The awareness of race and the preference for one's own race over another can start from as early as the age of three, a new study has found.
Assistant Professor Setoh Pei Pei from Nanyang Technological University, who led a year-long study on racial identity and bias among pre-schoolers, said that as soon as children start learning labels, they become aware of the different races. They get better at categorising races as they get older, she said in an interview with The Straits Times earlier this month.
She added that her research is meant to be the groundwork for more studies and work in anti-bias education for pre-schools. Prof Setoh has started work on this, through a three-year government-funded project on early intervention approaches for pre-schools.
According to her study, young Chinese children here tend to favour their own race while their Indian peers have no particular bias.
The study, believed to be the first here that looks at racial bias at an early age, was published in a worldwide academic journal, Child Development, in June.
For a start, it compared pre-schoolers from the Chinese and Indian races, and Prof Setoh plans to include Malays in the next two to three years. Other local studies have analysed gender stereotypes.
The study examined explicit bias, which refers to attitudes, stereotypes and discrimination expressed through one's thoughts and actions, as well as implicit bias, which a person might not even be aware of.
Parents tend to group together according to their races... but we must be open to make friends from different race and religious backgrounds, otherwise we become closed off, judgmental and not accepting of other people.
CORPORATE COMMUNICATIONS OFFICER JAMIE CHAN, 35, who has two daughters, aged six and eight.
Data collection involved face-to-face individual interviews with 158 children - 87 Chinese and 71 Indians - from more than 10 pre-schools. The children were aged three to six.
They completed three tasks - the first involved matching different faces to the two races, while the next measured their response time in associating positive and negative stimuli - using a smiley cartoon face and a sad face - with photographs of people from both races.
In the third task, the children were given the choice of an adult from each race and asked to pick whom they preferred as their music teacher, doctor or swimming coach, for instance.
Prof Setoh said the results found that the more proficient children are in assigning race labels to faces, the higher their implicit bias in favouring their own race.
Most of the children in her study could categorise the races correctly, with both Chinese and Indians on par in the task.
"If you can't categorise yet, you can't have a bias," she said, adding that children start being aware of the different races at the age of three when they learn the labels, and get better at categorising as they get older.
In the second task, Chinese children were quicker in associating positive stimuli with faces of their own race, while the Indian children did not show any favouritism towards any race.
In the last task, Chinese children chose the Chinese adult more than half of the time, whereas Indian children had no obvious preference.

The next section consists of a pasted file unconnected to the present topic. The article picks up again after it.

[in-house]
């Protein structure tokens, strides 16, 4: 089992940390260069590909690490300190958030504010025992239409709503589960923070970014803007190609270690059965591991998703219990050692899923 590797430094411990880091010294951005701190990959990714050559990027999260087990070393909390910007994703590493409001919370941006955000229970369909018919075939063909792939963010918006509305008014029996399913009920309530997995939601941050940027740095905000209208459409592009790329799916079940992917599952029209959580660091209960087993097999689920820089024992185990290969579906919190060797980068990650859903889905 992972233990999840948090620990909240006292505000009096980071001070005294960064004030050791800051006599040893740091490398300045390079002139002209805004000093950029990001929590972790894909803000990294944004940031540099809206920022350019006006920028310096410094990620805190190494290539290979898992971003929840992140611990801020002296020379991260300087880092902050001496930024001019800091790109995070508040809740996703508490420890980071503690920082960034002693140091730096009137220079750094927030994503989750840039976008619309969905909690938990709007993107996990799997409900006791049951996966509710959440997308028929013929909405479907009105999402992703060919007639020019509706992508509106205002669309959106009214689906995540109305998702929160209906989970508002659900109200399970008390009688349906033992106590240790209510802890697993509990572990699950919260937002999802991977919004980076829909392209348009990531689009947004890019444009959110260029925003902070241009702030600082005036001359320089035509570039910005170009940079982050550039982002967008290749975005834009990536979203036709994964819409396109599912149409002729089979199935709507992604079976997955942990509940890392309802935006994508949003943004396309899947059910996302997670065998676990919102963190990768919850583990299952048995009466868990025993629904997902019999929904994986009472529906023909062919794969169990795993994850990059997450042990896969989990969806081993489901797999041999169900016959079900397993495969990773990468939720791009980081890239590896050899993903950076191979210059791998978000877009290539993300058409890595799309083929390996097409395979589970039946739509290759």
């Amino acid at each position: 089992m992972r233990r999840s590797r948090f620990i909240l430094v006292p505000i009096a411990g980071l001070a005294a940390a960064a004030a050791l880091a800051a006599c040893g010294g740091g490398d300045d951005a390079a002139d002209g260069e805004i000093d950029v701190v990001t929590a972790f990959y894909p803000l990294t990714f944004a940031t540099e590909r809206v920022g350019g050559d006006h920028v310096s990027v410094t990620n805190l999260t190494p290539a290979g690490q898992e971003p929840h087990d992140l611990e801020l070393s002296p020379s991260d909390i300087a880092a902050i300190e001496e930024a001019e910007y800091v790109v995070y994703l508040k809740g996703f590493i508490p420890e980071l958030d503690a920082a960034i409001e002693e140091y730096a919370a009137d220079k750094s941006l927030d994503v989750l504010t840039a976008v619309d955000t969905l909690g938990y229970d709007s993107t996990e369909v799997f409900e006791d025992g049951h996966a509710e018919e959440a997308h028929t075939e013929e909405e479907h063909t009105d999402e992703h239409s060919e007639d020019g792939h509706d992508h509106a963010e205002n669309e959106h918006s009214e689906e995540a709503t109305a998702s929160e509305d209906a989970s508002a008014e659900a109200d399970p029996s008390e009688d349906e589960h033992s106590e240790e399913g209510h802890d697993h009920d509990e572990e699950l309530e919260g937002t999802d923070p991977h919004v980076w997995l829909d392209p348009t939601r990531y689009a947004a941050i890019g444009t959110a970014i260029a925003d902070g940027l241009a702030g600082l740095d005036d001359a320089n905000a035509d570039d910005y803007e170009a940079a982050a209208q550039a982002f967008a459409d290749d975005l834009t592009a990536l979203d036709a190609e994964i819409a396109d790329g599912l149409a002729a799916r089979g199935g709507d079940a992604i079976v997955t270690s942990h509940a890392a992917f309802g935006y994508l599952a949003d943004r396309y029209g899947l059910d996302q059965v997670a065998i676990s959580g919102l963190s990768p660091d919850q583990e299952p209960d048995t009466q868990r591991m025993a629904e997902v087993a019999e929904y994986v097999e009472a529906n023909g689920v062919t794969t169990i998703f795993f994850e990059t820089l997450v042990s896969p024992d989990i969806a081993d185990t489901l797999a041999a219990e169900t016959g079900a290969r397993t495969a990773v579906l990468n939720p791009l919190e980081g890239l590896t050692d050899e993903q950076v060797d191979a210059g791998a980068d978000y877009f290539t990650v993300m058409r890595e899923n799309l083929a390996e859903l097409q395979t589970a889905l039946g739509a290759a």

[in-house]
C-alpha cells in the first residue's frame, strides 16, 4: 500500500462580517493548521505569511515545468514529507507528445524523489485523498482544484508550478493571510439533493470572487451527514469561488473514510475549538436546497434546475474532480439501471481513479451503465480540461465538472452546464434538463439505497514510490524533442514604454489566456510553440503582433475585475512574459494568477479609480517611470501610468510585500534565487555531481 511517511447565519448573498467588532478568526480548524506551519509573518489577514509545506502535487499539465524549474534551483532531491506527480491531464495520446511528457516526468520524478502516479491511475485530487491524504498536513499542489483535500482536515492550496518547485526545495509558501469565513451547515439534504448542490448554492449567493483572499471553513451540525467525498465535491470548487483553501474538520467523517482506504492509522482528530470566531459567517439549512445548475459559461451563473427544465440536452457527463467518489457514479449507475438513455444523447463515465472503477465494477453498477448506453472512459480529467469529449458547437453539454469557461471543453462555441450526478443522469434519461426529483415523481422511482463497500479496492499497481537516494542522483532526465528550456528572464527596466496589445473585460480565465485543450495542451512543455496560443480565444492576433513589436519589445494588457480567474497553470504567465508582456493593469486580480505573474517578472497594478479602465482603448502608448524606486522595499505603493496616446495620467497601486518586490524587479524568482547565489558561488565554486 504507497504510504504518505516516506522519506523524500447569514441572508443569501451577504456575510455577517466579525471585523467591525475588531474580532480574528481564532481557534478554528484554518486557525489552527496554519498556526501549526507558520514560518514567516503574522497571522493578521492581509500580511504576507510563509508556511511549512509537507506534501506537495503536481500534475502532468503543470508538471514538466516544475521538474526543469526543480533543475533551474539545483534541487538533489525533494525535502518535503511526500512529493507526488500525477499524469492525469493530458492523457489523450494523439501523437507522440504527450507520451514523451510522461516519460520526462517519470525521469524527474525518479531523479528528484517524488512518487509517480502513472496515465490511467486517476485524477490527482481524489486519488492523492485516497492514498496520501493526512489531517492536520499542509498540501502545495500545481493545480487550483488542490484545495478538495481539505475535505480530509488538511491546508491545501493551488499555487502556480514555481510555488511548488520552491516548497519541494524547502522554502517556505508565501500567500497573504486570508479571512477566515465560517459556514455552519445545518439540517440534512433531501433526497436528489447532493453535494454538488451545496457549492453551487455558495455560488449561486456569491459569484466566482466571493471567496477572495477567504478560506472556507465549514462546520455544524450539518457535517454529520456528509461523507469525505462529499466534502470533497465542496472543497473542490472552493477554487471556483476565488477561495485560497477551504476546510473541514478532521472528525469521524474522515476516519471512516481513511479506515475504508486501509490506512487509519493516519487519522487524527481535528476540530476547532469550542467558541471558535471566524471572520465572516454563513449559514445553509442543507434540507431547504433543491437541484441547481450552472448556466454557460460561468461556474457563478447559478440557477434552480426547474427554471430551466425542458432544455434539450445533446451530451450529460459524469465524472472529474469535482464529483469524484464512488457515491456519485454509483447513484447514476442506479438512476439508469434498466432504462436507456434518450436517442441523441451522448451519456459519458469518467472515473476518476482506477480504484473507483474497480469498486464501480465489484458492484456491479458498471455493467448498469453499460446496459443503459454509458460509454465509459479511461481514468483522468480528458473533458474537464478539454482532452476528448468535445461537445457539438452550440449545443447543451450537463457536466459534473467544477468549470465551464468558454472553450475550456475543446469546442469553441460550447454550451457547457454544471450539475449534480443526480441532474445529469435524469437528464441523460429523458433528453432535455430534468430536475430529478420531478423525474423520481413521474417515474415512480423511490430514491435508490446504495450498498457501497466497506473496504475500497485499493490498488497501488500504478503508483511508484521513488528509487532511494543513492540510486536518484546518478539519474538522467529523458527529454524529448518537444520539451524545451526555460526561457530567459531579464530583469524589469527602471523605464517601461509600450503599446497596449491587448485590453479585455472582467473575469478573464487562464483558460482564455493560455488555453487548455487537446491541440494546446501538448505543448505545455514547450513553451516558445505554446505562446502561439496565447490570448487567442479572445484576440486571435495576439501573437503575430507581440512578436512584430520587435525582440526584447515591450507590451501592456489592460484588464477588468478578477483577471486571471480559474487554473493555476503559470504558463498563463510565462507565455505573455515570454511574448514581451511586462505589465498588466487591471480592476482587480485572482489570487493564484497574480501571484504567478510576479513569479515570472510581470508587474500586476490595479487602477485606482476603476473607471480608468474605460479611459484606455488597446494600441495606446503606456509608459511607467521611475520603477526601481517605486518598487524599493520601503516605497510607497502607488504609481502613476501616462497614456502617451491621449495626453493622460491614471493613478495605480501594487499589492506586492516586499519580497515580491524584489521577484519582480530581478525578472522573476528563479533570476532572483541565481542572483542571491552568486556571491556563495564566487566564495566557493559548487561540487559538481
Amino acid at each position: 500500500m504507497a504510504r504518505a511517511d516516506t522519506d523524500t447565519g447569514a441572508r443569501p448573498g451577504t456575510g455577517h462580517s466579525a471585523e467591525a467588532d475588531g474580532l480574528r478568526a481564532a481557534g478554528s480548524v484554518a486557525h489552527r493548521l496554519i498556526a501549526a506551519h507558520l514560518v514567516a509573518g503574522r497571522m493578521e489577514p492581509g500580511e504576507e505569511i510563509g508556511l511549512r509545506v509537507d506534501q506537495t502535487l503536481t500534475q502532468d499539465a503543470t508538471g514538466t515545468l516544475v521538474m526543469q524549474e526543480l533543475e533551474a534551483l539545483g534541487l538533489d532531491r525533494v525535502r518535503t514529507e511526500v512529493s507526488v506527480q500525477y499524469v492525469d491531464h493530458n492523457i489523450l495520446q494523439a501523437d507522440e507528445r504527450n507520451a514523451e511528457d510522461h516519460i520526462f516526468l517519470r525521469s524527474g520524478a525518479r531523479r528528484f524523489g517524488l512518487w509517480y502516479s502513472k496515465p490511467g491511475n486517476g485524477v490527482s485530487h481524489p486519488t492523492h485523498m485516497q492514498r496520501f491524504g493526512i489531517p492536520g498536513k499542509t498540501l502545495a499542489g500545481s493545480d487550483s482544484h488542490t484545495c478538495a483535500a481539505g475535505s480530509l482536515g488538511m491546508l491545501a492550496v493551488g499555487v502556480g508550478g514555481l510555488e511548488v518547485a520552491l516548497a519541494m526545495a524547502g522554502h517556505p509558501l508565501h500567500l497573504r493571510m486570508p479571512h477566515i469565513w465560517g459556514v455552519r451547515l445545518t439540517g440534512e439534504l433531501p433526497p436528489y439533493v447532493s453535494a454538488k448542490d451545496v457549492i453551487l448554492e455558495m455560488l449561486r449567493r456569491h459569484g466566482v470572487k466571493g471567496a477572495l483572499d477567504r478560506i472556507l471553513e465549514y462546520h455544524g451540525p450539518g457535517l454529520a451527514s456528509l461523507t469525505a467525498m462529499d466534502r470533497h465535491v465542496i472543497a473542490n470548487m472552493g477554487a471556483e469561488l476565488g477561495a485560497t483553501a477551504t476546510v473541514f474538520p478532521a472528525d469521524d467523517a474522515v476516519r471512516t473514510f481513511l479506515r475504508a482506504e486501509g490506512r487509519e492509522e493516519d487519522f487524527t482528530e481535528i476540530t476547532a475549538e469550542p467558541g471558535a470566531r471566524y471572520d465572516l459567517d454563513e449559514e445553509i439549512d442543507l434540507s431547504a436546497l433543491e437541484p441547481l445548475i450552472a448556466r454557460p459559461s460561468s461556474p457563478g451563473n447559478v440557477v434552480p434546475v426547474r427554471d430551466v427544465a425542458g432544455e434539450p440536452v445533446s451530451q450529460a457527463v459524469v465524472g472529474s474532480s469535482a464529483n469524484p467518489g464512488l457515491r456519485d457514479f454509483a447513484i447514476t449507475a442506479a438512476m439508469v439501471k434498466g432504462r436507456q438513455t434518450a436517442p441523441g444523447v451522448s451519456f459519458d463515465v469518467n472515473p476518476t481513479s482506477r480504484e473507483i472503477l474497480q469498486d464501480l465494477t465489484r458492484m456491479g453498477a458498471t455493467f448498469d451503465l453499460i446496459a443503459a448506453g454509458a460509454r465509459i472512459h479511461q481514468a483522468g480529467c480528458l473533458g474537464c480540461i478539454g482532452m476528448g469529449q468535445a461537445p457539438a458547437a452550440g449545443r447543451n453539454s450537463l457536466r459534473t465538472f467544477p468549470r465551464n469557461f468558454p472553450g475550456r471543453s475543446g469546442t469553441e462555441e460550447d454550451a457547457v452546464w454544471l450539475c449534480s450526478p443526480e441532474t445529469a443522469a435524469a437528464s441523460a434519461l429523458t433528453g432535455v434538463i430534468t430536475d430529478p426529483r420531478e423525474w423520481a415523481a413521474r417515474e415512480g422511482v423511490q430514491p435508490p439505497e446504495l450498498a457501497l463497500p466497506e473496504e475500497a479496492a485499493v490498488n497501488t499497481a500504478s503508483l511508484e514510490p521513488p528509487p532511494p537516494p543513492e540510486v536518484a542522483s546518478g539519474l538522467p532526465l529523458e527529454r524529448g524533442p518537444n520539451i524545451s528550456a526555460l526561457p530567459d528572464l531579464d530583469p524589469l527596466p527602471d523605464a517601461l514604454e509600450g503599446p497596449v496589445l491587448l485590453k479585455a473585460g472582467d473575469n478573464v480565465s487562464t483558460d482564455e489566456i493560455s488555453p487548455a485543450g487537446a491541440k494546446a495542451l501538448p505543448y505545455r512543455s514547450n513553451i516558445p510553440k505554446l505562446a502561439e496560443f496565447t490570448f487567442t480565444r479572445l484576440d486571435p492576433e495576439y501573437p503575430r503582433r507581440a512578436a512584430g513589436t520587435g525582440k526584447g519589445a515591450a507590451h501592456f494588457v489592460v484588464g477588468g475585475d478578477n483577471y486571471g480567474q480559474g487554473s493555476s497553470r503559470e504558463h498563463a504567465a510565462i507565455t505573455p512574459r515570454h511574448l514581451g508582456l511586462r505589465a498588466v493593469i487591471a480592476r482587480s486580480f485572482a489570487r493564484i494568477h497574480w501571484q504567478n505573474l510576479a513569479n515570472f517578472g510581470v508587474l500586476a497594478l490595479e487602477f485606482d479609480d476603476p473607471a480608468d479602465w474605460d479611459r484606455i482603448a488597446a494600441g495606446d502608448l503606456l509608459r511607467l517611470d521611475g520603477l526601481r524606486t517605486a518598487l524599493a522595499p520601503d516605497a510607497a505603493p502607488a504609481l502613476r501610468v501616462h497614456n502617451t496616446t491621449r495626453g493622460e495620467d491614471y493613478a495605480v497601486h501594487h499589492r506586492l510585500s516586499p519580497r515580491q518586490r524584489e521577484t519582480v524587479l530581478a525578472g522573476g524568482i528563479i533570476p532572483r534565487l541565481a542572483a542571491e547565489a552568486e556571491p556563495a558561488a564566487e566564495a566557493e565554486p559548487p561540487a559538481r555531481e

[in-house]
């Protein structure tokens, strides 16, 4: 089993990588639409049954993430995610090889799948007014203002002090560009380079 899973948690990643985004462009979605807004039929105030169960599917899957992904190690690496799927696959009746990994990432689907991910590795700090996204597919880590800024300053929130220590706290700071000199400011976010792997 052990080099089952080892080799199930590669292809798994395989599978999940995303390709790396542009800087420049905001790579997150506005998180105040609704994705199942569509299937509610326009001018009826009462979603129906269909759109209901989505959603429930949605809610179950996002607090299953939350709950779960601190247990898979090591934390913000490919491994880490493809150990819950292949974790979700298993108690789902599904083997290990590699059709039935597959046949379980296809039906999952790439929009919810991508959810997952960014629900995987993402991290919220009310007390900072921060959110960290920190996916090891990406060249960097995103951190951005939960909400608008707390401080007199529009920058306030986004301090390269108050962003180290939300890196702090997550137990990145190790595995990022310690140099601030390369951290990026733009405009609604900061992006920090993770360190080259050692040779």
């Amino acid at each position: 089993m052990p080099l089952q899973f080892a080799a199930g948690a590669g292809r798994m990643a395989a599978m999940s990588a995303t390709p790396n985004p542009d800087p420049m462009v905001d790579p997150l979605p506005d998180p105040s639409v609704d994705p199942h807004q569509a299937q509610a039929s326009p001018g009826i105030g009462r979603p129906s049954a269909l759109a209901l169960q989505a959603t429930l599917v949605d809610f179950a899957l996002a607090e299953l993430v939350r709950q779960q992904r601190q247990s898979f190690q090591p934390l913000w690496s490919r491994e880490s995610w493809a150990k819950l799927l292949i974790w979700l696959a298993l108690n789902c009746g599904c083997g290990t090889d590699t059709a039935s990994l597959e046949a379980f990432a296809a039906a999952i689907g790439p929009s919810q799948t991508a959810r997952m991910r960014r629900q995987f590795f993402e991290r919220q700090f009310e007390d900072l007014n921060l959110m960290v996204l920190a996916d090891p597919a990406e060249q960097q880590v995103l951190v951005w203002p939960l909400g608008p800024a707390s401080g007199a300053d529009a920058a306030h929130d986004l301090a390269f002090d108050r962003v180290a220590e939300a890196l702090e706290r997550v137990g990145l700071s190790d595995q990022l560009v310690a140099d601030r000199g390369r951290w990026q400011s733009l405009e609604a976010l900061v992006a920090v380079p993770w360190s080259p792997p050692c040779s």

Prof Setoh said the study found that Chinese children tend to favour their own race, probably because they are the majority racial group in Singapore.
"We think it's a matter of familiarity and exposure. Being a majority group, the Chinese pre-schoolers are more exposed to people of their own racial group. And children have a preference for more familiar categories," she said.
She noted that parents and pre-schools should educate children from a young age on inter-group harmony, for instance, encouraging more interaction across races.
To this end, she is working on another study, funded by the Social Science Research Council, to come up with materials for pre-schools, such as designing storybooks that familiarise children with other races. This project started this year and involves at least 300 children from 30 My First Skool centres.
Currently, pre-schools incorporate elements of multiculturalism in play and lessons, said Prof Setoh.
"But we often teach children about distinct ethnic practices, festivals, food and costumes of different races. And this is kind of a way of categorisation too," she added.
"It's saying these people do this and these other people do that. And this will probably speed up your categorisation abilities. This could be counterproductive in the long run."
Parents and teachers also need to expose children to more friends of other races, for example, by opening up their circle of friends in playgroups, "so they can learn about their friends as individuals and not from descriptions in books or celebrations during particular events".
Another way is to expose children to more positive examples from other races, she said. This method has proven to be effective in studies in the United States.
Corporate communications officer Jamie Chan, 35, said her two daughters, aged six and eight, happened to be exposed to Indian families from a young age in her neighbourhood and their schools. They eventually came to have good friends who are Chinese and Indian, she added.
"Parents tend to group together according to their races... but we must be open to make friends from different race and religious backgrounds, otherwise we become closed off, judgmental and not accepting of other people," she said.